Zhu Ziqing

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Zhu Ziqing
Zhu Ziqing.png
Chinese 朱自清
Zhu Zihua
Simplified Chinese 朱自华
Traditional Chinese 朱自華
This is a Chinese name; the family name is Zhu.

Zhu Ziqing (November 22, 1898 – August 12, 1948), born Zhu Zihua, was a renowned Chinese poet and essayist. Zhu studied at Peking University, and during the May Fourth Movement became one of several pioneers of modernism in China during the 1920s. Zhu was a prolific writer of both prose and poetry, but is best known for essays like "Retreating Figure" (Chinese: 背影; pinyin: Bèiyǐng), and "You. Me." (Chinese: 你我; pinyin: Nǐ wǒ). His best known work in verse is the long poem "Destruction" or Huimie (simplified Chinese: 毁灭; traditional Chinese: 毀滅; pinyin: Huǐmiè).

Early life[edit]

In 1916, Zhu graduated from Secondary school and entered Peking University where he fell in love and married Wu Zhongqian. A year later, he changed his name from Zihua to Ziqing, the name change was said to be due to his family's dire economic conditions. Zhu graduated in 1920, and went to various secondary schools in Hangzhou, Yangzhou, Shanghai and Ningbo to teach. During his time as a teacher, he was also active in the poetry circles, and became a well-known poet.

Academia[edit]

Later, he was appointed professor of Chinese Literature at Tsinghua University in 1925, and on August 1928, he published his first essay collection known as "Retreating Figure". The book became a wild hit and he soon established his name as a prolific author and poet. However, it was also at this time when Zhu's wife died which was a terrible blow to him. From 1931 to 1932 he studied English Literature and Linguistics in London. He married his second wife Chen Zhuyin and continued to teach at Tsinghua University.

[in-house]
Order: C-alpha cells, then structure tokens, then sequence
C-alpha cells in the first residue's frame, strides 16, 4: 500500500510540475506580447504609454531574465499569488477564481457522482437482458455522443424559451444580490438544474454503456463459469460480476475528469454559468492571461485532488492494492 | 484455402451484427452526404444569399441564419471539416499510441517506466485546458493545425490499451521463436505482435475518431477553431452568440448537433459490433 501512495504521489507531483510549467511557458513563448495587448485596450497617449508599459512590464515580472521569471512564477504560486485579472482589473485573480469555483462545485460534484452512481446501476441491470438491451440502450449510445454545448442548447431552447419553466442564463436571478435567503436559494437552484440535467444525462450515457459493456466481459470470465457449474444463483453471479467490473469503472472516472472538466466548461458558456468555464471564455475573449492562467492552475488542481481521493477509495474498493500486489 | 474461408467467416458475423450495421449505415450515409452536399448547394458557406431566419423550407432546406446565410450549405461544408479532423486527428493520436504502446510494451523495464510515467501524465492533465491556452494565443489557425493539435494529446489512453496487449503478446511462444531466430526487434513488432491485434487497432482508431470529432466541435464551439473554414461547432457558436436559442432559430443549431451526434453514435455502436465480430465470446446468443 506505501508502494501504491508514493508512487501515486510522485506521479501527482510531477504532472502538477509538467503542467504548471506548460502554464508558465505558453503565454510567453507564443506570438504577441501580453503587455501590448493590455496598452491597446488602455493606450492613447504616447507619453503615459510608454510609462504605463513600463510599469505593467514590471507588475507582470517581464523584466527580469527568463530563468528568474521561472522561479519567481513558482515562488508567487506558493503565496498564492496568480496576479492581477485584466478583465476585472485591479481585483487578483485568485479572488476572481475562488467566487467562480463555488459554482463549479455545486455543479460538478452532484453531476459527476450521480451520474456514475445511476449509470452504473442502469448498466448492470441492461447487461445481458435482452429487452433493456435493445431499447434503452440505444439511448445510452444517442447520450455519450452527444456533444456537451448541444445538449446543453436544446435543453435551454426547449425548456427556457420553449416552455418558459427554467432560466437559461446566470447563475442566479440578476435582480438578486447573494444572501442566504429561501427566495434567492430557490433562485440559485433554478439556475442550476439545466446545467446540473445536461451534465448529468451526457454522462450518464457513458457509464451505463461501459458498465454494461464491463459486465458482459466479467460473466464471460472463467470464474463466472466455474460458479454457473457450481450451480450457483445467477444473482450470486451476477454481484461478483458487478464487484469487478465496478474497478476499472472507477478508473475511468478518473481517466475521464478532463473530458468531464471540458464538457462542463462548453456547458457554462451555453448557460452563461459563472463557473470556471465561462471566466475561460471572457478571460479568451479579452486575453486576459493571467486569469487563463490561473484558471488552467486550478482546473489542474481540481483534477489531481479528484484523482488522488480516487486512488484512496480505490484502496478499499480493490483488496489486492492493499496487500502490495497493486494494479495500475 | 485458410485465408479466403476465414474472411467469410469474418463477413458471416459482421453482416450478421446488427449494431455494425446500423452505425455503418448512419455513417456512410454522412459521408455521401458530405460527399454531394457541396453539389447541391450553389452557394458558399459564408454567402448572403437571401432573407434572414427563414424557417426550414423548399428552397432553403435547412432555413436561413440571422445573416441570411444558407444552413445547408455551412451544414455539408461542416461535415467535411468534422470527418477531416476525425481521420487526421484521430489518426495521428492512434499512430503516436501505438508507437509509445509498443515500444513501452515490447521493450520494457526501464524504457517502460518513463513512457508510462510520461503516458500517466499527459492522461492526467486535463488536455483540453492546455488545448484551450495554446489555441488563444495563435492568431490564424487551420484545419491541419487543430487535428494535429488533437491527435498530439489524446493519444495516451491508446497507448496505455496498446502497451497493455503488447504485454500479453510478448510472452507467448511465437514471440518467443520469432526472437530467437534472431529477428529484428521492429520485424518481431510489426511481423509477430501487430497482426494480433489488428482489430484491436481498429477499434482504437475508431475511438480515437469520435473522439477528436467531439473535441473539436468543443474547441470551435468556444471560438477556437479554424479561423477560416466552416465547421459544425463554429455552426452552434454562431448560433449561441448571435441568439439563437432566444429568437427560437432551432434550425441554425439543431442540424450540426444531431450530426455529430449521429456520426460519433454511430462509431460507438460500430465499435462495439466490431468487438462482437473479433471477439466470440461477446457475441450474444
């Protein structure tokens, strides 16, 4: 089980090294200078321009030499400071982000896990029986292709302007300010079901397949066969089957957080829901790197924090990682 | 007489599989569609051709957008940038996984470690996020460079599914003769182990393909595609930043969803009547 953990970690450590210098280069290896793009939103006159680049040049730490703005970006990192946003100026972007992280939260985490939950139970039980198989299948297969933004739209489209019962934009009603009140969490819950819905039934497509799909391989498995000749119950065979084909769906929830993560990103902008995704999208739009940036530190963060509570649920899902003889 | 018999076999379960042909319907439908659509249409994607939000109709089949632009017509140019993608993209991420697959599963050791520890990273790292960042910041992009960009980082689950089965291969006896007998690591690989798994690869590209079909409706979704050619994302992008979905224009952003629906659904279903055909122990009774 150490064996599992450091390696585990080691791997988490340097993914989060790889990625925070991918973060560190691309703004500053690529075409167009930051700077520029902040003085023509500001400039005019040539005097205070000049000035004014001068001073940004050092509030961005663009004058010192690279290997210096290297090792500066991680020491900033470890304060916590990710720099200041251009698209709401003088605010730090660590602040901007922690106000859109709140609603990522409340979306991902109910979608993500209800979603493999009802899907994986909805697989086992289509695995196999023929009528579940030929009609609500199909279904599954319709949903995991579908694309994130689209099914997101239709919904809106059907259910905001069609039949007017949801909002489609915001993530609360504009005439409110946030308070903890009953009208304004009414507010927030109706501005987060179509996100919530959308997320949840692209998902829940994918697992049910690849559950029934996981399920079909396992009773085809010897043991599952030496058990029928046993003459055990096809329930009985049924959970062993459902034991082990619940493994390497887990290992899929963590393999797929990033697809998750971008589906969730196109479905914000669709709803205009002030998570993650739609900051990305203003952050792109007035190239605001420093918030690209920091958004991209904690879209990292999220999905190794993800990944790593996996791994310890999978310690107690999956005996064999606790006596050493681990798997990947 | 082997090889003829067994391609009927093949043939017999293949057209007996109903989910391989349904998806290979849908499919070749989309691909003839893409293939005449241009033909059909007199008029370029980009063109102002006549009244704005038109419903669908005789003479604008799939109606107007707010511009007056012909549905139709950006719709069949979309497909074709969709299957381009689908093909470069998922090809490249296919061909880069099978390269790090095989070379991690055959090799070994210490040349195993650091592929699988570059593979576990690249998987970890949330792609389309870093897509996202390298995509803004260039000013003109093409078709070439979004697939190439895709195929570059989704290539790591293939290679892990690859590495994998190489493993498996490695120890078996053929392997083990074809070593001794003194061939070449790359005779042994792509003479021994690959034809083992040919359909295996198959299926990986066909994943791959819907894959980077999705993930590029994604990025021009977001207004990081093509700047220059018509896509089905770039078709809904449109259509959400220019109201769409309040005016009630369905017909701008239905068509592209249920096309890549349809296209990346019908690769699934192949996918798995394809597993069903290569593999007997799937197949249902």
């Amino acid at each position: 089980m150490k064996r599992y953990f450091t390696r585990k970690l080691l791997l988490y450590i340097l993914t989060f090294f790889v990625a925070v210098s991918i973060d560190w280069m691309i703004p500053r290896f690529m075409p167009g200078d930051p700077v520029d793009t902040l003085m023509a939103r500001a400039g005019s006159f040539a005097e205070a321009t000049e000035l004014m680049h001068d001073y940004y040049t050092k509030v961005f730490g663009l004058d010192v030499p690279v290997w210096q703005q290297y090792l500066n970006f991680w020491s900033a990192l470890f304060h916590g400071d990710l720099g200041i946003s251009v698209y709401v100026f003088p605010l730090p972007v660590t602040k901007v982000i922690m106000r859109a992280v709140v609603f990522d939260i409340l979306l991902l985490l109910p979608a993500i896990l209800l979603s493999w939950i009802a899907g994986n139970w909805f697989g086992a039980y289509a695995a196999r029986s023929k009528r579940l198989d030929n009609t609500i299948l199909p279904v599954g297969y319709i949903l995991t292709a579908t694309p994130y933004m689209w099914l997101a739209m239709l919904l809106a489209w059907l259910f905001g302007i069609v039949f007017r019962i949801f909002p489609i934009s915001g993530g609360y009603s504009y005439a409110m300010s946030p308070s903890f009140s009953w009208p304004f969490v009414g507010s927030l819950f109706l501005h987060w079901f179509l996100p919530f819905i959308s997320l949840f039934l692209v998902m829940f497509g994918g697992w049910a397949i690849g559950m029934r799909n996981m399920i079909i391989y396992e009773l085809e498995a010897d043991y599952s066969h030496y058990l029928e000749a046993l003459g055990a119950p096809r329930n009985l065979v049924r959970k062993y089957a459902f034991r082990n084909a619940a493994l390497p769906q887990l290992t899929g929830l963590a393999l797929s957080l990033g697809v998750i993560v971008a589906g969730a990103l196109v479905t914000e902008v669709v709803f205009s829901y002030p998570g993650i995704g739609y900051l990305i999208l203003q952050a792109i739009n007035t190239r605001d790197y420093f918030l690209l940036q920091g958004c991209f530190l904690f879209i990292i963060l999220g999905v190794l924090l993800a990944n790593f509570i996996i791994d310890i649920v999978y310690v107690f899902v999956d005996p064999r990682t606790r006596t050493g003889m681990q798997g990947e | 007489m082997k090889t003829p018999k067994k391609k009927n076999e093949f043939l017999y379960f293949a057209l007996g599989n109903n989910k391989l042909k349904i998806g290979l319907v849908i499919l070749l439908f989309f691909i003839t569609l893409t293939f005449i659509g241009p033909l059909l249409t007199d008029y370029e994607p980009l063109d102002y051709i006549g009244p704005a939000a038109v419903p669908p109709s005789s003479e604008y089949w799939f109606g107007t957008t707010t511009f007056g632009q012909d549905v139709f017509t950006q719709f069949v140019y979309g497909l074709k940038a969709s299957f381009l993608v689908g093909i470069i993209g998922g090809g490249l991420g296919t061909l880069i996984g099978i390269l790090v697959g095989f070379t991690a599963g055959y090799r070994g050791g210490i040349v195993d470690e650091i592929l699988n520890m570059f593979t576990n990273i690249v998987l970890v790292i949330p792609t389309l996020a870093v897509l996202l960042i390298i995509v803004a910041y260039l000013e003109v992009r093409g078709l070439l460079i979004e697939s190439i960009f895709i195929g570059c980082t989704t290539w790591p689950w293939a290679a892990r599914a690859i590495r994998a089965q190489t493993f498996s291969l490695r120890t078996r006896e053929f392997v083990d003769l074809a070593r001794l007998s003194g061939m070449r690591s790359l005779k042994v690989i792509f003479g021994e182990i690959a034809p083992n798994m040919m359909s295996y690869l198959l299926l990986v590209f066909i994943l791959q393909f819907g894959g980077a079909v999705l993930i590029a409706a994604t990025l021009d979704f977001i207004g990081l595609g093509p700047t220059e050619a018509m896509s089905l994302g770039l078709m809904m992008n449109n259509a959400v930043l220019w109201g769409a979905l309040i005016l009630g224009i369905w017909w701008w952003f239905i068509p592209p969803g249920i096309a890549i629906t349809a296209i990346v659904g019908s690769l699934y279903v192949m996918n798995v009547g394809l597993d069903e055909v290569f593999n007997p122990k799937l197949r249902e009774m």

In 1937, when the Second Sino-Japanese War broke out, Zhu followed his university to move to Changsha, Kunming and Chengdu. It was during this time, when Zhu continued teaching in other universities.

Later Years and Death[edit]

After the Second World War, Zhu encouraged his students in Kunming to oppose Chiang Kai-Shek from starting the Chinese Civil War. In 1946, he returned to Beijing and was appointed the Head of the Chinese Language Department in Tsinghua University. When he heard of the assassination of patriotic authors Li Gongpu and Wen Yiduo, Zhu disregarded his own safety to attend the funeral of both men.

Zhu later died in 1948 due to starvation after joining the rebellion of refusing aid from the United States.

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